The European Union Climate Commissioner said higher carbon prices are needed to drive innovations as nations establish a framework to cut emissions.
Pollution allowances in the EU’s emissions-trading system, the world’s largest, lost 40 percent from their 2008 levels as the global financial crisis hampered growth and reduced industrial output. Permits for December 2010 closed today at 15.74 euros ($20.28), compared with 26.47 euros two years ago.
“If there’s really a prospect that the carbon market continues and in a way that is interesting for business, that could be one of the tools to get a higher carbon price,” EU Climate Commission Connie Hedegaard said in an interview after an informal, two-day meeting of climate envoys in Geneva.
The EU cap-and-trade program, known as the ETS, covers more than 12,000 facilities that produce energy or goods ranging from paper to cement. Polluters must have an allowance for each ton of carbon dioxide they let off when burning fossil fuels. Those producing more than their allowance have to buy more; those that emit less can sell their surplus.
The EU aims to make the ETS, started in 2005, the cornerstone of a global carbon market. The 27-nation bloc has pledged to cut greenhouse gases by one-fifth by the end of this decade compared with 1990 levels and has said it may boost that target to 30 percent should other countries follow suit.
The bloc stopped short of doing so at last year’s global climate summit in Copenhagen, citing inadequate efforts by the U.S. and China. The next round of international talks is scheduled to start at the end of November in Cancun, Mexico.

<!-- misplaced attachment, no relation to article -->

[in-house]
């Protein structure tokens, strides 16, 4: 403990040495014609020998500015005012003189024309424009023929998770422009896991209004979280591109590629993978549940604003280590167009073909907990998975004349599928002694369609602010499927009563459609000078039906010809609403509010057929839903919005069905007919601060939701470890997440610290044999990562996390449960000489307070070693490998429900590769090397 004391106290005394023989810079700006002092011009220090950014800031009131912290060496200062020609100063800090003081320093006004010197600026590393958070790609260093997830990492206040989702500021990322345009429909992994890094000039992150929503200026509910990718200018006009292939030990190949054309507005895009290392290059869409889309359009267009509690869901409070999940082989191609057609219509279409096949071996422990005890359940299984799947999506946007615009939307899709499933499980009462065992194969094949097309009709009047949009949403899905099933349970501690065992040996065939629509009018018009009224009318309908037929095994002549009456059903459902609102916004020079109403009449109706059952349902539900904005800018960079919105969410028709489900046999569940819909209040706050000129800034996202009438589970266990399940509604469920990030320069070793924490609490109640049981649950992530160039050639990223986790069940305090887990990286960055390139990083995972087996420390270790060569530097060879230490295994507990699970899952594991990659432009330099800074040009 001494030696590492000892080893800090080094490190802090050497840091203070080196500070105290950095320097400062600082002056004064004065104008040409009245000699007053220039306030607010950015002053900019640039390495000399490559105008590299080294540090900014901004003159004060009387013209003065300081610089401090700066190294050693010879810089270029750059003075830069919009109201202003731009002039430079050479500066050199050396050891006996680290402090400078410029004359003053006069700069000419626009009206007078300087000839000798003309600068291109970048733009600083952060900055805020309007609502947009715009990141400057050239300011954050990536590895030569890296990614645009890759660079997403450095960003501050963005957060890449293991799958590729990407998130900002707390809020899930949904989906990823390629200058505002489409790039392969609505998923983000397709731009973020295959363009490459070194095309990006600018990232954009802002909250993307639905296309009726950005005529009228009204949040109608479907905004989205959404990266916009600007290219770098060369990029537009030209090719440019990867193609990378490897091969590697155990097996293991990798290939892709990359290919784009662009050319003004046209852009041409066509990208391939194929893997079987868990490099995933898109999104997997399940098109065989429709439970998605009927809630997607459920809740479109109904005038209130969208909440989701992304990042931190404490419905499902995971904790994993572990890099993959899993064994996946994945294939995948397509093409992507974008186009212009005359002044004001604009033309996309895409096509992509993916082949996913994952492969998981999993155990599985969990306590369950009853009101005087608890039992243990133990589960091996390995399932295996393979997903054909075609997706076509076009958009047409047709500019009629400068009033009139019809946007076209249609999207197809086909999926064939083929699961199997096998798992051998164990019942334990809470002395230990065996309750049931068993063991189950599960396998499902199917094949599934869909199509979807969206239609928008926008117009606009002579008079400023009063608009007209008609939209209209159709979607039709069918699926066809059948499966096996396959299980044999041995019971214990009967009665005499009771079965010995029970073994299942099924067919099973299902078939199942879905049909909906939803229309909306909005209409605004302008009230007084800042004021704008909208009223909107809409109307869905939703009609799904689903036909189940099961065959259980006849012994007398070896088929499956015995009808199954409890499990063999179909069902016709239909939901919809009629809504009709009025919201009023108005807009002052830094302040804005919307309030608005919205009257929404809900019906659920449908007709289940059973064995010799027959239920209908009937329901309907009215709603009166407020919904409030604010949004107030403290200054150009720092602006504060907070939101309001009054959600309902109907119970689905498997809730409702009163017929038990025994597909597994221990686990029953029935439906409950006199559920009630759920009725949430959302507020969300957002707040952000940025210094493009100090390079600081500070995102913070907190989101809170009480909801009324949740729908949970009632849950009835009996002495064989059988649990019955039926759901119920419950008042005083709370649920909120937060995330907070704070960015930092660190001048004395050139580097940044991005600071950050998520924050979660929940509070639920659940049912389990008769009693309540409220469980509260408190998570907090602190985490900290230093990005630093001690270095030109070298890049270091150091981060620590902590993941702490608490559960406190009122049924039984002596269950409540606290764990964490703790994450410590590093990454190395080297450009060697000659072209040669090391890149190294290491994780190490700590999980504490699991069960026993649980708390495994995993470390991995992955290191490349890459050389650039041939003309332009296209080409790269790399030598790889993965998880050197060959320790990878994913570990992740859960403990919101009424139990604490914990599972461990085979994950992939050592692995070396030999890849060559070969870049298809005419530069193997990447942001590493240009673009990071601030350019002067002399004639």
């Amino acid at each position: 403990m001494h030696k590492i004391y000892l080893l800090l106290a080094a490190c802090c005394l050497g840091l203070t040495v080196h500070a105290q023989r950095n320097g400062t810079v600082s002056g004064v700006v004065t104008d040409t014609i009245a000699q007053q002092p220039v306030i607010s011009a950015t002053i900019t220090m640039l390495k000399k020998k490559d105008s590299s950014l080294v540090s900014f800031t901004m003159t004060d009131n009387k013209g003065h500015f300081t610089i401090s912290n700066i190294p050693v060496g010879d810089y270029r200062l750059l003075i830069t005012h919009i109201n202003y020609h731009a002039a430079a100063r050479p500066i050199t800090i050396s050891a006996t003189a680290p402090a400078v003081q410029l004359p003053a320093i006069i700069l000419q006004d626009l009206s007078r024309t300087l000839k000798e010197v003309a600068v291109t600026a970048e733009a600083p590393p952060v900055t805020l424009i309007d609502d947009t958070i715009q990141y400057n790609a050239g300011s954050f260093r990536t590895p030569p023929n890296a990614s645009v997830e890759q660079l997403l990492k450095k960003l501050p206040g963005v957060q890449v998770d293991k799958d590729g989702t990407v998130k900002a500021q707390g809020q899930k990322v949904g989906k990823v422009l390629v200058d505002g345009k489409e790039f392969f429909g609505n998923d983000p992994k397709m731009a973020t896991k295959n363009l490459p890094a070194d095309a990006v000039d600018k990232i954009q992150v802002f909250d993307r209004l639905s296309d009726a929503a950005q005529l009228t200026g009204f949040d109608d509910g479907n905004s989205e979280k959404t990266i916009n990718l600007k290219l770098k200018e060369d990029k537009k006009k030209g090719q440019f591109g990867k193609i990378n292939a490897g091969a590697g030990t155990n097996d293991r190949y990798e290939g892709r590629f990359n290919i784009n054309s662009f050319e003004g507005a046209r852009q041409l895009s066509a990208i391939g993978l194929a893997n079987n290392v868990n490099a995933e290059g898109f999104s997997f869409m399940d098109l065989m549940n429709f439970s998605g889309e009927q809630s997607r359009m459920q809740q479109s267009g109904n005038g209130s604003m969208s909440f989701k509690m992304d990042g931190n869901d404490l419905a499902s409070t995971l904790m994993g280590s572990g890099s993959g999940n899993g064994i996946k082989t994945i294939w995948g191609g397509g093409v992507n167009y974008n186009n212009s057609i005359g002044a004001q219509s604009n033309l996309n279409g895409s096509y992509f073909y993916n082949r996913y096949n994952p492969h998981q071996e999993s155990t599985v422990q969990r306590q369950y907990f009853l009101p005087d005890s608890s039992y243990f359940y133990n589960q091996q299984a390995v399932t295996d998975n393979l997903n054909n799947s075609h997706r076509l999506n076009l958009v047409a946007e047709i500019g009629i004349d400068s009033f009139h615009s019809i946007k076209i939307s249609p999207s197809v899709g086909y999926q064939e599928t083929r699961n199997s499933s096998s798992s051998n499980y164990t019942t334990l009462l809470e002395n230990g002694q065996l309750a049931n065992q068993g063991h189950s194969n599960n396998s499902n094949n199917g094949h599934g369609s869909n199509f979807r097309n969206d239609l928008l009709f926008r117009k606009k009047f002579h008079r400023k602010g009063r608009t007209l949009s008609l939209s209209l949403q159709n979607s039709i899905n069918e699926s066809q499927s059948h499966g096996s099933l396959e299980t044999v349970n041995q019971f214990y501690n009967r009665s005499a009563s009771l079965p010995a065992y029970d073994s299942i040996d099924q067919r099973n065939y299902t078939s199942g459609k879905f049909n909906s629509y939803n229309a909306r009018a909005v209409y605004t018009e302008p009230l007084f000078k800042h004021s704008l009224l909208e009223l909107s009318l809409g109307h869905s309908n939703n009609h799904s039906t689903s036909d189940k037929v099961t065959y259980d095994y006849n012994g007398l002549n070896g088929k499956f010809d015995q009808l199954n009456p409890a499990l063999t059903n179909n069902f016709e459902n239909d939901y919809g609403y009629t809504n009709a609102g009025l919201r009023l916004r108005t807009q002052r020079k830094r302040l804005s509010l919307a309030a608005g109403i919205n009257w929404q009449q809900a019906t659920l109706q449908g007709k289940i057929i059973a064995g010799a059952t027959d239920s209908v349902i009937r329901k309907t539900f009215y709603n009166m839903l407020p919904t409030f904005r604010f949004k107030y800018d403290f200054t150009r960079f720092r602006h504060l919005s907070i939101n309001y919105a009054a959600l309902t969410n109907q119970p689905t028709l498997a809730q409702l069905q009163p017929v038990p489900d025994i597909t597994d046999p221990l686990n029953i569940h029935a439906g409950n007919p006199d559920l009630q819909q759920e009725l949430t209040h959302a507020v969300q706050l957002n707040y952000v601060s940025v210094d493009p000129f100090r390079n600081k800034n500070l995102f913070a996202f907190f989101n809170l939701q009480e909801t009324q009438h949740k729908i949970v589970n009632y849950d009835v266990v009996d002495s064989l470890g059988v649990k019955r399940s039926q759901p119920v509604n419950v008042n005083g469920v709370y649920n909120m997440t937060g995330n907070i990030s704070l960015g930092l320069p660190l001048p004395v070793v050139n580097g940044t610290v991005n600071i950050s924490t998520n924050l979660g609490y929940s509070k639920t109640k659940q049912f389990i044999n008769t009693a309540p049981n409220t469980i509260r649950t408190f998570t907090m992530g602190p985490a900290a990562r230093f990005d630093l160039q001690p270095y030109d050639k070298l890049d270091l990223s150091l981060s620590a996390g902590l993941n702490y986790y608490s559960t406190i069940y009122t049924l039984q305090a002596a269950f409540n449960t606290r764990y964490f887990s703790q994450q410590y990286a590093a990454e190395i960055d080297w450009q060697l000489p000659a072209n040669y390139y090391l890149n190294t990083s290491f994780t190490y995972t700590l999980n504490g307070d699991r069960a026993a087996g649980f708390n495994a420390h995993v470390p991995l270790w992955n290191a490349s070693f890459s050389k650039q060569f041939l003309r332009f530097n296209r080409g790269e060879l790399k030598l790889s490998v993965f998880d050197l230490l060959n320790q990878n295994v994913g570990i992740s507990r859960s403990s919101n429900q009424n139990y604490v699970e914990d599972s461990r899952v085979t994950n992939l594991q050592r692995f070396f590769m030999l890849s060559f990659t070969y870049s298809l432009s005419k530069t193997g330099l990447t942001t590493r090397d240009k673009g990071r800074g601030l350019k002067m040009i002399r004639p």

Hedegaard said carbon markets are an important source of climate financing for poorer nations. Industrialized countries pledged to contribute $100 billion a year by 2020 under a non- binding accord in Copenhagen.
While the United Nations’ carbon program, the Clean Development Mechanism, has been “very useful,” it will need to “substantially reformed,” and a new mechanism should be developed to scale up the carbon market, she said.
Under the CDM, investors are awarded Certified Emission Reduction credits for projects that lower greenhouse gases in developing nations. The credits can then be swapped on a one- for-one basis with permits in the EU’s carbon market.
“Many developing countries, particularly the least developed countries, think it’s an extremely bureaucratic thing,” Hedegaard said. “It must me more simple, streamlined. Today we have most of the CDM projects in very few number of Countries, and we should go more for a sectoral approach.”